Beast Feast 2014

Never in my life have I eaten duck and goat in the same day… until yesterday.

Beast Feast 2014 was held on the lawn of Patrick Henry’s Scotchtown and featured local chefs and butchers slaving over open fires since the wee hours of the morning to cook whole goats, pigs, ducks, chickens and sides of beef.  They fixed some delicious side dishes too.  There was also lots of local beer, wine and cider to sample.  Oh and a country/bluegrass band.  And a chance to tour Scotchtown.  And if you paid a bit more for a VIP wristband, plenty of cocktails mixed and served by local bartenders and Rappahannock oysters to enjoy.

The slow-cooked meats were all delicious.  Long, slow cooking over open fires is a technique that goes way back, probably into prehistory, and there’s something primal (and yummy) about seeing and smelling the different animals being cooked.  The outside skin crisps up or chars, and the meat inside is left to roast in its own fat.  The duck, especially, was amazingly juicy.  The sides were veggie-heavy and plentiful.  The ambience – hay bales for seating and constant cornhole games – was laid back but what I like to call “country elegant” (think Garden and Gun magazine).  Lots of girls in dresses and cowboy boots.

Here are some pics.  Enjoy!

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Cooking

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Serving – mmm… goat!

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Goat, beef, farro salad, sweet potatoes

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Pork two ways, beans, Caprese-type salad

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Duck breast, beet salad, sweet potatoes, gravy

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Local wines and ciders

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Visited the kitchen and found out that Scotchtown offers hearth cooking classes for $25 a person.  I totally want to do this for my birthday at the end of October.  Who’s with me?

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Everyone could use a bit more meat juice.

RVA Restaurant Review – Graffiato

Earlier this week, I had the opportunity to eat at new Richmond restaurant Graffiato, from acclaimed Top Chef All-Stars Runner-Up Mike Isabella.  After the success of Graffiato DC and on the heels of a three-year stint at Jose Andres’ Zaytinya and Top Chef fame, Isabella opened Graffiato Richmond on Sept. 10, and the restaurant has served a packed house nearly every night since.  Located in the space formerly occupied by Popkin Tavern on Broad Street in downtown, the space is modern industrial with an open, airy feel.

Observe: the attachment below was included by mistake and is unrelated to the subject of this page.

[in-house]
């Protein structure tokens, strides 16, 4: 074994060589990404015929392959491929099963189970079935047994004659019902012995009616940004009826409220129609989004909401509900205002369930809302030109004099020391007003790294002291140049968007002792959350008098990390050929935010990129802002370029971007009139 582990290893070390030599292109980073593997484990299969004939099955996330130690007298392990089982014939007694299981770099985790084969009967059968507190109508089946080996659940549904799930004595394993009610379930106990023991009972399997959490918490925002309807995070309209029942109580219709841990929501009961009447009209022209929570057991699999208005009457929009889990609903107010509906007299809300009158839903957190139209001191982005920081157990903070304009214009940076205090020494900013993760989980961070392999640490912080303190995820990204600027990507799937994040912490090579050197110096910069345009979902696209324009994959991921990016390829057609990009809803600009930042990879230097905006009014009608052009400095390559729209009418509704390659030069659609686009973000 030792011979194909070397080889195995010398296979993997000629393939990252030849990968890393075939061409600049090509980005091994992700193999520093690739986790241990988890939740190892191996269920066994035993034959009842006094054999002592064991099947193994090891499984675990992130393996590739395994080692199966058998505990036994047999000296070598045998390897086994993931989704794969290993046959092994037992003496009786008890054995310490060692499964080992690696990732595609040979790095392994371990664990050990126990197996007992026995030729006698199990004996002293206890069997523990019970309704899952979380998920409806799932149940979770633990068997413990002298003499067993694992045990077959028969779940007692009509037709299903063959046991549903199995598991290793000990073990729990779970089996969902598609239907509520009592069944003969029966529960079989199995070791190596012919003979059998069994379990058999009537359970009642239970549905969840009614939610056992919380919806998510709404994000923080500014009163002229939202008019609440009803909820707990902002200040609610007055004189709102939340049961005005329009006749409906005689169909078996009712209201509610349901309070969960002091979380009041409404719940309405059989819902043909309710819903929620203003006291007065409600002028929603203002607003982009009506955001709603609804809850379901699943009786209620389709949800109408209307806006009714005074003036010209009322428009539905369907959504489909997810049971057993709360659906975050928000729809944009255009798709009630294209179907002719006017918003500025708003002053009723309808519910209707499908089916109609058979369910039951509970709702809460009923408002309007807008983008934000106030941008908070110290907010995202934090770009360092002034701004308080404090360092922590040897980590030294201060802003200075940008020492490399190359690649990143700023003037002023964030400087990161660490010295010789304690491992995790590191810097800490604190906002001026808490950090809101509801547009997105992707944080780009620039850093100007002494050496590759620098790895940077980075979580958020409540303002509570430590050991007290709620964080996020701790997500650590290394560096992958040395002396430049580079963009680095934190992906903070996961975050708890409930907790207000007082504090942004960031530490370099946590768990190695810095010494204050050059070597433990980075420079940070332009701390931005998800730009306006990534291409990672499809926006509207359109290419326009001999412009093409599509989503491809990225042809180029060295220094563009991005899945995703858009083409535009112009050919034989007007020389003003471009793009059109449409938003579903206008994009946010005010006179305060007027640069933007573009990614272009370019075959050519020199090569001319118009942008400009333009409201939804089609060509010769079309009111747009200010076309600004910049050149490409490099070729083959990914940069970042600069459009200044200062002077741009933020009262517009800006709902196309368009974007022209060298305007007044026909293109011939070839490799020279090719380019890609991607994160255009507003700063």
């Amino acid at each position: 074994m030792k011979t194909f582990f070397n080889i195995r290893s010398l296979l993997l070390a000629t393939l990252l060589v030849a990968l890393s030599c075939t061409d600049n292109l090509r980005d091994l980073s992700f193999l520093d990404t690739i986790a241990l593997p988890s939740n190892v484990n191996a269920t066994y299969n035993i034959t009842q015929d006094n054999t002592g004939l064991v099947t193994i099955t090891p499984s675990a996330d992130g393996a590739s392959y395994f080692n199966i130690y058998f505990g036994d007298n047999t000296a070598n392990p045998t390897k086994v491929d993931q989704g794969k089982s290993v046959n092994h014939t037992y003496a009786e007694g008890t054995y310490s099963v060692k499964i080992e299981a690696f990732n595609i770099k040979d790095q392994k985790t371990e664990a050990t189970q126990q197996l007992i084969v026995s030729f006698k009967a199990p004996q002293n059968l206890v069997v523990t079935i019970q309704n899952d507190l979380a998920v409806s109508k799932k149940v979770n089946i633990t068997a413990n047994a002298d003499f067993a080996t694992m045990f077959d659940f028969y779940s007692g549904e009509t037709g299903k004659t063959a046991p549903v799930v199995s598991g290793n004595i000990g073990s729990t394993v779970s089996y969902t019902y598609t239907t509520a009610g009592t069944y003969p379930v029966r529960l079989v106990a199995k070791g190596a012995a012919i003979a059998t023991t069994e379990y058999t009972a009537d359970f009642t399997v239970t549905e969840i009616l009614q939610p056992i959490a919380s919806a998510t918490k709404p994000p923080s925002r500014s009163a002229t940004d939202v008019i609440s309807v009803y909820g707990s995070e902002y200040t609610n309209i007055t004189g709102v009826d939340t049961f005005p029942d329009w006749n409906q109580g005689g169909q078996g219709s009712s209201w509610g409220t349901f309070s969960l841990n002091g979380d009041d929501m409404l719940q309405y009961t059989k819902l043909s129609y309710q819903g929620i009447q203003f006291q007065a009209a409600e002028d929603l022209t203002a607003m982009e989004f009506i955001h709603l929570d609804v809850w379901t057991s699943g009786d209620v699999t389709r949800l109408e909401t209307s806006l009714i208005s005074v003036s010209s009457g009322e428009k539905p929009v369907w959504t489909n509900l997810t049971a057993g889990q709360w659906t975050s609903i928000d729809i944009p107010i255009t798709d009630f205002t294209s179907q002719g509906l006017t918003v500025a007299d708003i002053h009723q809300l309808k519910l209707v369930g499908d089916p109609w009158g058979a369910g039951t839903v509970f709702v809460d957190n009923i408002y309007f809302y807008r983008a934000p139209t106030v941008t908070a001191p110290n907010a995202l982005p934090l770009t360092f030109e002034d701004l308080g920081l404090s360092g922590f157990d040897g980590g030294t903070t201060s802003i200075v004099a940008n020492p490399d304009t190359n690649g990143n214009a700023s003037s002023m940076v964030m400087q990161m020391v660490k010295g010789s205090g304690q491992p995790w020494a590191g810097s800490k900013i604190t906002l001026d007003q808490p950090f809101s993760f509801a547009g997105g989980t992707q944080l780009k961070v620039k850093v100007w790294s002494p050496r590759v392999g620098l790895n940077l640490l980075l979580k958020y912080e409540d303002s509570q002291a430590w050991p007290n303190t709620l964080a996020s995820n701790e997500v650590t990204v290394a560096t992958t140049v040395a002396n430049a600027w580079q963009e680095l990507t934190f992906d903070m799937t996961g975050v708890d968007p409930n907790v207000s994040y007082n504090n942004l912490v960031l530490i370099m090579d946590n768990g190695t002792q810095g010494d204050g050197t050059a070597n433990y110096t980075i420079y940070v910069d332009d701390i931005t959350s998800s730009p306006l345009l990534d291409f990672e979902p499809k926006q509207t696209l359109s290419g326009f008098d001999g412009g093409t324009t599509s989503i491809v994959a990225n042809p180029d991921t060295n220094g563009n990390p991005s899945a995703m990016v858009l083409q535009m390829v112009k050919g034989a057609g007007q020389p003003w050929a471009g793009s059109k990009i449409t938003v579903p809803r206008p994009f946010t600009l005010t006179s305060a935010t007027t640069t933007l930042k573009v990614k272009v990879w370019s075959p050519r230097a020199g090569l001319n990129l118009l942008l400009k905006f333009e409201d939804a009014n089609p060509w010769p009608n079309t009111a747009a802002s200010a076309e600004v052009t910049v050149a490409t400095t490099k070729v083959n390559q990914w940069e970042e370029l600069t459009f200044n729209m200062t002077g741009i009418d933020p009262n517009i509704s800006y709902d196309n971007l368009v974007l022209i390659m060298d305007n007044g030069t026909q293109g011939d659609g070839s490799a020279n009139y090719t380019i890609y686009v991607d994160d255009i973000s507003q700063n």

Our reservation was for 7:30, and it took the hostesses a few minutes to get our table ready, but they were super nice and apologetic about the wait.  No worries – rumor had it that even people with a reservation had had to wait upwards of 45 minutes during opening week, so our ten minute or so wait was no big deal.

The beverage list was full of innovative cocktails, like a jazzed-up Pisco Sour and an “RVA Gin and Tonic” made with local gin.  Interesting wine choices make an appearance on the wine list, which is heavy on Greek and Italian wines (to go with the pizza and Mediterranean-influenced fare).  Virginia vintages are also well-represented.  The beer selections are a local beer acolyte’s dream:  Hardywood, Center of the Universe, Strangeways, Lickinghole Creek, Ardent Craft and Devil’s Backbone are all offered, plus more from Virginia, DC and Denver.  I had the “Put Me in Your Mix”:  bourbon, amaro, orange, honey and hefeweizen.  It was served with a long, thin shard of ice and a lemon slice, and was the perfect start to my Graffiato adventure.

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Following the trend in fine dining restaurants, portions are small plates and intended for sharing.  Our group was large enough that each of us ordered a few things and we all got to try different dishes throughout our meal.  For starters, we had the broccolini with red pepper relish, walnuts and feta and the roasted cauliflower with pecorino, mint and red onion.  Both were fresh and flavorful, with an innovative focus on vegetables rather than the bread or fried appetizers typical of most Italian menus.

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We also tried the Cheese & Cure tray, which is served on a slab of slate with your choice of three or five cheeses and meats.  Our group had the Bijou, a goat cheese from Vermont, the Bianco Sardo, a sheep’s milk cheese from Italy and the Italian Coppa, tender cured pork shoulder sliced thin.  Smears of spicy mustard and a sweet apricot glaze rounded out the plate.

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The menu boasted a bunch of gourmet wood-fired pizzas, and we tried the Greco Roman:  black figs, goat cheese and tasso; the Jersey Shore:  fried calamari, tomato, provolone and cherry pepper aioli; and the White House:  mozzarella, taleggio, ricotta, prosciutto and black pepper honey.  All three were phenomenal – I can’t even pick a favorite.  The flavor combinations were creative, yet familiar.  The crusts were baked perfectly.  My only – minor – gripe was that the prosciutto on the White House pizza wasn’t quite as crispy-looking (or tasting) or as caramelized as the picture on the website.  But it still tasted awesome.